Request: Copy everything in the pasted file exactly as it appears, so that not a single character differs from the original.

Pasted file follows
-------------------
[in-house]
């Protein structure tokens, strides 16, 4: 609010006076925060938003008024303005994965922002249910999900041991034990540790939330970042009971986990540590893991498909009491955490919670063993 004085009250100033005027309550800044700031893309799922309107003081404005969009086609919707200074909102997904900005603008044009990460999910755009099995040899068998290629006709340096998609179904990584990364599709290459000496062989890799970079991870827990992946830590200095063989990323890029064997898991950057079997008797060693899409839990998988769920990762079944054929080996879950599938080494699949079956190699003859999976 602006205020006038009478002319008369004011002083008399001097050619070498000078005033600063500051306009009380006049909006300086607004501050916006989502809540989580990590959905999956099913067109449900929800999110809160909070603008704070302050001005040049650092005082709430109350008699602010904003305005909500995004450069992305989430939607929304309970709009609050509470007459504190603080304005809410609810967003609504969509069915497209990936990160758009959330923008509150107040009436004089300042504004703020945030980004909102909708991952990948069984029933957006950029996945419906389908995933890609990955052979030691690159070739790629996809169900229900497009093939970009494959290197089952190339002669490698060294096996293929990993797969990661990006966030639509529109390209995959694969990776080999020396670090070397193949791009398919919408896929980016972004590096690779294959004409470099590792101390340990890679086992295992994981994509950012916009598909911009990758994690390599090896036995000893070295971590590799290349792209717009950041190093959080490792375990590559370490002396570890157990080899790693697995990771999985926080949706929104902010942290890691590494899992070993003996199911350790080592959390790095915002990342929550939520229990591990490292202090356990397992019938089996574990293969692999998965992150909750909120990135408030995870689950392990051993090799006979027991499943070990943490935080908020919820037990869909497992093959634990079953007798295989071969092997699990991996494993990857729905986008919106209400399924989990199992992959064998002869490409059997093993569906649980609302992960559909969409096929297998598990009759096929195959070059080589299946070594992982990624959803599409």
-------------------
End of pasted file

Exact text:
[in-house]
């Protein structure tokens, strides 16, 4: 609010006076925060938003008024303005994965922002249910999900041991034990540790939330970042009971986990540590893991498909009491955490919670063993 004085009250100033005027309550800044700031893309799922309107003081404005969009086609919707200074909102997904900005603008044009990460999910755009099995040899068998290629006709340096998609179904990584990364599709290459000496062989890799970079991870827990992946830590200095063989990323890029064997898991950057079997008797060693899409839990998988769920990762079944054929080996879950599938080494699949079956190699003859999976 602006205020006038009478002319008369004011002083008399001097050619070498000078005033600063500051306009009380006049909006300086607004501050916006989502809540989580990590959905999956099913067109449900929800999110809160909070603008704070302050001005040049650092005082709430109350008699602010904003305005909500995004450069992305989430939607929304309970709009609050509470007459504190603080304005809410609810967003609504969509069915497209990936990160758009959330923008509150107040009436004089300042504004703020945030980004909102909708991952990948069984029933957006950029996945419906389908995933890609990955052979030691690159070739790629996809169900229900497009093939970009494959290197089952190339002669490698060294096996293929990993797969990661990006966030639509529109390209995959694969990776080999020396670090070397193949791009398919919408896929980016972004590096690779294959004409470099590792101390340990890679086992295992994981994509950012916009598909911009990758994690390599090896036995000893070295971590590799290349792209717009950041190093959080490792375990590559370490002396570890157990080899790693697995990771999985926080949706929104902010942290890691590494899992070993003996199911350790080592959390790095915002990342929550939520229990591990490292202090356990397992019938089996574990293969692999998965992150909750909120990135408030995870689950392990051993090799006979027991499943070990943490935080908020919820037990869909497992093959634990079953007798295989071969092997699990991996494993990857729905986008919106209400399924989990199992992959064998002869490409059997093993569906649980609302992960559909969409096929297998598990009759096929195959070059080589299946070594992982990624959803599409």